Coming from the other side of the issue - it sounds like maybe they understand the process for what they're supposed to do with XYZ issues, but don't understand exactly what XYZ issues are, and that's what they need training on, rather than how to submit the issues?  You can tell your support staff that problems with the Purple People Eater need to be dealt with by following the Purple People Eater procedure, but that doesn't help if sometimes it comes in being called the Human Grape Jelly Producer and they don't know that.

That kind of workflow issue was very, very common in the department I used to work in - our customers would call the process they wanted done one thing, and all our documentation called it something else (often caused by a name change.)  Or, worse, the thing they were requesting was phrased in such a way that it looked like an ABC problem when it was actually an XYZ problem, but without knowing the exact technical details that differentiate an XYZ problem, we didn't know.

Ceallach

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Re: Professional Darwinism: Update to OP on p.74
« Reply #5525 on: March 11, 2014, 10:48:25 PM »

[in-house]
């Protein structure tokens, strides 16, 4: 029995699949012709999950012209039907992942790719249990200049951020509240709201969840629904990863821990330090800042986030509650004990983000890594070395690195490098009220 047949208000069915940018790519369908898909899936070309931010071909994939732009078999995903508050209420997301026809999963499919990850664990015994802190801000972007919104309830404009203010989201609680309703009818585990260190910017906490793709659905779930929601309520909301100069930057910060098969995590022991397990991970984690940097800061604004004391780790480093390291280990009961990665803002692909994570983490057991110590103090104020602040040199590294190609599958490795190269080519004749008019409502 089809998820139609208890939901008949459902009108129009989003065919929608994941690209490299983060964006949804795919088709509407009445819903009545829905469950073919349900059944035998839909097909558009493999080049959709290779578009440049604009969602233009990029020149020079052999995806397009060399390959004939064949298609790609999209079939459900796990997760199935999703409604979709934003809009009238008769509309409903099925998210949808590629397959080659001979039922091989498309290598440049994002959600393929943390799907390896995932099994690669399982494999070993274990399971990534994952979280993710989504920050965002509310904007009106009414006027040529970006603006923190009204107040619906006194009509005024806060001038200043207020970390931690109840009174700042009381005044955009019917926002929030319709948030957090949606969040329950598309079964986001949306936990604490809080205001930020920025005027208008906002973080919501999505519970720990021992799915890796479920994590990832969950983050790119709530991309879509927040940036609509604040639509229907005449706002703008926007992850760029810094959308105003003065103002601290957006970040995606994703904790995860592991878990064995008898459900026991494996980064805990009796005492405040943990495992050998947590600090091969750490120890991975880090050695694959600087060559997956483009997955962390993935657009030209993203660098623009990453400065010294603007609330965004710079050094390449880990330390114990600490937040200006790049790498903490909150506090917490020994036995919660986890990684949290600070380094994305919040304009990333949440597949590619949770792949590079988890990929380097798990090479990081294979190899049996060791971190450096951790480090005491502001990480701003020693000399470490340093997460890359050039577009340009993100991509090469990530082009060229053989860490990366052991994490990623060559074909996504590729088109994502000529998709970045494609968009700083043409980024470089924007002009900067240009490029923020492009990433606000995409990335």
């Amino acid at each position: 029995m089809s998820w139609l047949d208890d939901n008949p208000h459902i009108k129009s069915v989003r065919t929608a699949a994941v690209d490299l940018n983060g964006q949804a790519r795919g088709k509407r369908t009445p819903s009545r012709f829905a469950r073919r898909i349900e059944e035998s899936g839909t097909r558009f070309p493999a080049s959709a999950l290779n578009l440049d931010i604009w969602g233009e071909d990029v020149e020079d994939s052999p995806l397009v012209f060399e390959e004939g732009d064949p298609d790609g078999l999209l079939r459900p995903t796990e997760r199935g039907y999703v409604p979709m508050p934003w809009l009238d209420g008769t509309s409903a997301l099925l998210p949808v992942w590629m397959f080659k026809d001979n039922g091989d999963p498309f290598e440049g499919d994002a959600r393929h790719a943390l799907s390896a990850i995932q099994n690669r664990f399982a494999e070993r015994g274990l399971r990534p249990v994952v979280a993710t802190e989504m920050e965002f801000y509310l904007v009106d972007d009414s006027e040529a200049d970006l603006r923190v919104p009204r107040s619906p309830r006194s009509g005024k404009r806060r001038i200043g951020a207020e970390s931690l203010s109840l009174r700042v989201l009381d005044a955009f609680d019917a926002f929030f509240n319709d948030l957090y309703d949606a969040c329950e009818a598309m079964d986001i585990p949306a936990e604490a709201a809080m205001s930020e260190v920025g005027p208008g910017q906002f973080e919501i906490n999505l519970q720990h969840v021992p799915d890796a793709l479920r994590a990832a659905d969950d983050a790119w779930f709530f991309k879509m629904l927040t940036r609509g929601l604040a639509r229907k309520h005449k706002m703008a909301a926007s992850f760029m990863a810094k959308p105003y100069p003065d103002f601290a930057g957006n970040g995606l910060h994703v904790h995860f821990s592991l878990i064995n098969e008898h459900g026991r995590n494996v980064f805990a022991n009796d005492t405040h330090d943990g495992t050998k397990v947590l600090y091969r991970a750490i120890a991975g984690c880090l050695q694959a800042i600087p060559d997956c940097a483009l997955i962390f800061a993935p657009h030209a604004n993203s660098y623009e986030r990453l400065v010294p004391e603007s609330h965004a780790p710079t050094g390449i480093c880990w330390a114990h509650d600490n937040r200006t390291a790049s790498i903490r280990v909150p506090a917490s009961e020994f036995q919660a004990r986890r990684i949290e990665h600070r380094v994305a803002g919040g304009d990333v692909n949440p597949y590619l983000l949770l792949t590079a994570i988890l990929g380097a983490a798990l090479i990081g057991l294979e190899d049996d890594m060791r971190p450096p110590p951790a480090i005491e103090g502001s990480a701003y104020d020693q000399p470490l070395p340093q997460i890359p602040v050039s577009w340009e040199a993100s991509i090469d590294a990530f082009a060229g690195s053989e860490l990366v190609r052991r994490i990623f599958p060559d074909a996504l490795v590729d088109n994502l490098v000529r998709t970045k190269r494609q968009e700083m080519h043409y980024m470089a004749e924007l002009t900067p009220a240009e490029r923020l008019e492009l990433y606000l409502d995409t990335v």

Coming from the other side of the issue - it sounds like maybe they understand the process for what they're supposed to do with XYZ issues, but don't understand exactly what XYZ issues are, and that's what they need training on, rather than how to submit the issues?  You can tell your support staff that problems with the Purple People Eater need to be dealt with by following the Purple People Eater procedure, but that doesn't help if sometimes it comes in being called the Human Grape Jelly Producer and they don't know that.

That kind of workflow issue was very, very common in the department I used to work in - our customers would call the process they wanted done one thing, and all our documentation called it something else (often caused by a name change.)  Or, worse, the thing they were requesting was phrased in such a way that it looked like an ABC problem when it was actually an XYZ problem, but without knowing the exact technical details that differentiate an XYZ problem, we didn't know.